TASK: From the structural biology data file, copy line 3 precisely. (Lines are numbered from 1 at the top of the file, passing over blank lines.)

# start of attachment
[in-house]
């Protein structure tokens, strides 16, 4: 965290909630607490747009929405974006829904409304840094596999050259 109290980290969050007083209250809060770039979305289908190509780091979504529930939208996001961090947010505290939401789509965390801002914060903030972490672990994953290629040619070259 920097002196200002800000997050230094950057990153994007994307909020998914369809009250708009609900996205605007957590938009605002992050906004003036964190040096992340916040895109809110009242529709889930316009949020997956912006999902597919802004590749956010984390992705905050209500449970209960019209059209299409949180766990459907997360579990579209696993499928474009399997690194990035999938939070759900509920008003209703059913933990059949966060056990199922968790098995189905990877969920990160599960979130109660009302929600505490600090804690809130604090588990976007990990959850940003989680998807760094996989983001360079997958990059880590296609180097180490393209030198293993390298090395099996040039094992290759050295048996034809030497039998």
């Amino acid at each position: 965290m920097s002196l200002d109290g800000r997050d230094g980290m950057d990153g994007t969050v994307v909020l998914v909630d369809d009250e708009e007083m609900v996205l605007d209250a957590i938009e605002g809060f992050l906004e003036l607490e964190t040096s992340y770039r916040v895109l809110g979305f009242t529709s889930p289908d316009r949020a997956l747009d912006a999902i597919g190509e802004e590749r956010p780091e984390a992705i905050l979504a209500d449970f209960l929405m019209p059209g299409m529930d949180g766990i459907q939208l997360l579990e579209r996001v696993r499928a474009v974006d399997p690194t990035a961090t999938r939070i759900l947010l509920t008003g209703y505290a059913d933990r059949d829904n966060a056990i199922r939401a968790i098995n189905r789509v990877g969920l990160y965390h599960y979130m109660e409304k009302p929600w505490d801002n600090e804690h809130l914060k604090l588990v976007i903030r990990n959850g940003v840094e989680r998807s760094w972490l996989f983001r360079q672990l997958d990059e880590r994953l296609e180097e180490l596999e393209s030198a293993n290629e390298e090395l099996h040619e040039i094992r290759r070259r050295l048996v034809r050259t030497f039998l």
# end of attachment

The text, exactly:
């Amino acid at each position: 965290m920097s002196l200002d109290g800000r997050d230094g980290m950057d990153g994007t969050v994307v909020l998914v909630d369809d009250e708009e007083m609900v996205l605007d209250a957590i938009e605002g809060f992050l906004e003036l607490e964190t040096s992340y770039r916040v895109l809110g979305f009242t529709s889930p289908d316009r949020a997956l747009d912006a999902i597919g190509e802004e590749r956010p780091e984390a992705i905050l979504a209500d449970f209960l929405m019209p059209g299409m529930d949180g766990i459907q939208l997360l579990e579209r996001v696993r499928a474009v974006d399997p690194t990035a961090t999938r939070i759900l947010l509920t008003g209703y505290a059913d933990r059949d829904n966060a056990i199922r939401a968790i098995n189905r789509v990877g969920l990160y965390h599960y979130m109660e409304k009302p929600w505490d801002n600090e804690h809130l914060k604090l588990v976007i903030r990990n959850g940003v840094e989680r998807s760094w972490l996989f983001r360079q672990l997958d990059e880590r994953l296609e180097e180490l596999e393209s030198a293993n290629e390298e090395l099996h040619e040039i094992r290759r070259r050295l048996v034809r050259t030497f039998l």